The outlook of these positive-thinking, open-minded gentlemen of Kharadi Phala village, hopefully, will soon be shared by many others, shunning the unnecessary and unwarranted taboos and stigmas surrounding this subject.
5 August, 2020
Putting cloth into perspective: Understanding deeper connect between women, clean cloth and dignity.
Putting cloth into perspective: Understanding deeper connect between women, clean cloth and dignity.
4 months in a year the women of Kandhamal district in Odisha work in paddy fields, while the rest of the year they seek out a living by making utensils out of Sal Tree leaves. Speaking with these women about their menstruation, during a Chuppi Todo Baithak (Break the Silence Meeting), we found that among the many menstrual taboos they face, the most hurting is being barred from working in the fields during their period. Talking about their health, lack of a nutritious diet emerged as a big challenge..With help from our team, they planted various local vegetables and fruit seeds. In just a few weeks time, they will have fresh vegetables to make their own food, ensuring better nutrition and some extra left to sell for extra income.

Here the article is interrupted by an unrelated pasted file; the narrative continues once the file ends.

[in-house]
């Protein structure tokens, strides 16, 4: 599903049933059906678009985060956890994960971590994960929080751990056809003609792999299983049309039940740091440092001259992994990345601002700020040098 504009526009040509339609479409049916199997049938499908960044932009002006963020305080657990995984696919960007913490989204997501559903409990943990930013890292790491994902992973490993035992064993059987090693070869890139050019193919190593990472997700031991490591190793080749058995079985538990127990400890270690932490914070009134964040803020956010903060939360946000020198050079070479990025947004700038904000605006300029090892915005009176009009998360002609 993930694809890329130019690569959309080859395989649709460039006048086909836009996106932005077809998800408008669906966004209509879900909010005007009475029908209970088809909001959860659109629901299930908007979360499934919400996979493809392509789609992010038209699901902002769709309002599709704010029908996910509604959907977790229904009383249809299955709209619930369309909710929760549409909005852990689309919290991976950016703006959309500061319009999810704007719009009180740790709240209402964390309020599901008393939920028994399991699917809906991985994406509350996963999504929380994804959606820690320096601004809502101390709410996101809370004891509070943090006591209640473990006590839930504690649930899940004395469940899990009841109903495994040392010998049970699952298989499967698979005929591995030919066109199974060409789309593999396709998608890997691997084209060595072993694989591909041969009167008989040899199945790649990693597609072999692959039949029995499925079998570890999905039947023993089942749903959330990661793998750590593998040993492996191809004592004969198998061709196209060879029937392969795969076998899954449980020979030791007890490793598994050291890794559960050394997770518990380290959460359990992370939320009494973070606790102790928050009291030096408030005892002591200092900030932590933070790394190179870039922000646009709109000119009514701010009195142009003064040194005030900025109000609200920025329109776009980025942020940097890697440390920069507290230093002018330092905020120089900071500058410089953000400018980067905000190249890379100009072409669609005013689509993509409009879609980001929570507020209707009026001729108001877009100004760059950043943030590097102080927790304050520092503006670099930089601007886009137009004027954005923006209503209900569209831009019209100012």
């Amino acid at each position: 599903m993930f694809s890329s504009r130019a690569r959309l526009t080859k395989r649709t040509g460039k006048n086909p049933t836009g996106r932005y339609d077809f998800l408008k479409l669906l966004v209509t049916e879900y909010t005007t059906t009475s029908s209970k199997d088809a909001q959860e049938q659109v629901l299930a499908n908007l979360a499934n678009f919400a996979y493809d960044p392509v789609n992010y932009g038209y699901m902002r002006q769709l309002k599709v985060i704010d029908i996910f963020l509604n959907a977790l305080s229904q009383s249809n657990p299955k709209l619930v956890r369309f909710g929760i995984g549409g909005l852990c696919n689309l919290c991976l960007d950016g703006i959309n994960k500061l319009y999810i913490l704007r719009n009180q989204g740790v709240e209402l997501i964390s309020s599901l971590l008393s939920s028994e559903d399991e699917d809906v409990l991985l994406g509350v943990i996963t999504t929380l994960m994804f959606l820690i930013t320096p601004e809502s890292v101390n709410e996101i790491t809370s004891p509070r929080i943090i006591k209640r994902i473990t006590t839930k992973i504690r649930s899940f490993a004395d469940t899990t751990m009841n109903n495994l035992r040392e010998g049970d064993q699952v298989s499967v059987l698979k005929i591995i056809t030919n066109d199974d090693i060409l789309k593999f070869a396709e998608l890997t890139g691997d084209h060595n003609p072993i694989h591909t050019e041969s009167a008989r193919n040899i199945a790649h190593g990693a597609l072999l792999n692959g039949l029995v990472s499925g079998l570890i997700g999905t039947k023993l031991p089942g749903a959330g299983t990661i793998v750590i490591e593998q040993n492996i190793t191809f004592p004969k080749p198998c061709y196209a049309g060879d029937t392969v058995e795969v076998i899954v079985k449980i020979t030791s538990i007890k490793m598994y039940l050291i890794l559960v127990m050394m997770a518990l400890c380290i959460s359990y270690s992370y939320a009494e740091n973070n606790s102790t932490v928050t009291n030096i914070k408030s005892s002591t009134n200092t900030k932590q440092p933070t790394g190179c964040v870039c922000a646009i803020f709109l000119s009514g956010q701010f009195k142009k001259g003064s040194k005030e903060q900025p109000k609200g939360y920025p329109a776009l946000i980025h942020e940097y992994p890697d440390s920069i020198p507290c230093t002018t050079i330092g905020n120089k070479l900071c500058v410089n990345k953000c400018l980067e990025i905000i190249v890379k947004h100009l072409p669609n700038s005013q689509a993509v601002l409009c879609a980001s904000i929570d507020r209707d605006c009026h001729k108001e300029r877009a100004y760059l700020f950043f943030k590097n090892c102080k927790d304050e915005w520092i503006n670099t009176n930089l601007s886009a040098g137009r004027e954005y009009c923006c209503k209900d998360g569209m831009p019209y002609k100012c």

No one could blame 17-year-old Reshma, for her reluctance in taking a bath at the local dug well in her village. In the name of public convenience, it was made in the middle of the village, where it was constantly surrounded by people. On her period days, it became much tougher for here and other women to bathe out in the open. It's no wonder that most preferred to skip the bath altogether. This we found when Reshma spoke out at a Goonj Chuppi Todo Baithak( Break the Silence meeting) at Sulumuha village in Daringabadi in Odisha.When the Goonj team encouraged these women to evolve a solution, they unanimously decided to make a covered bathing space around their local dug well. Collecting local bamboo, leaves and ropes to create the structure, over 20 women worked together and created a basic but usable structure in just 1 day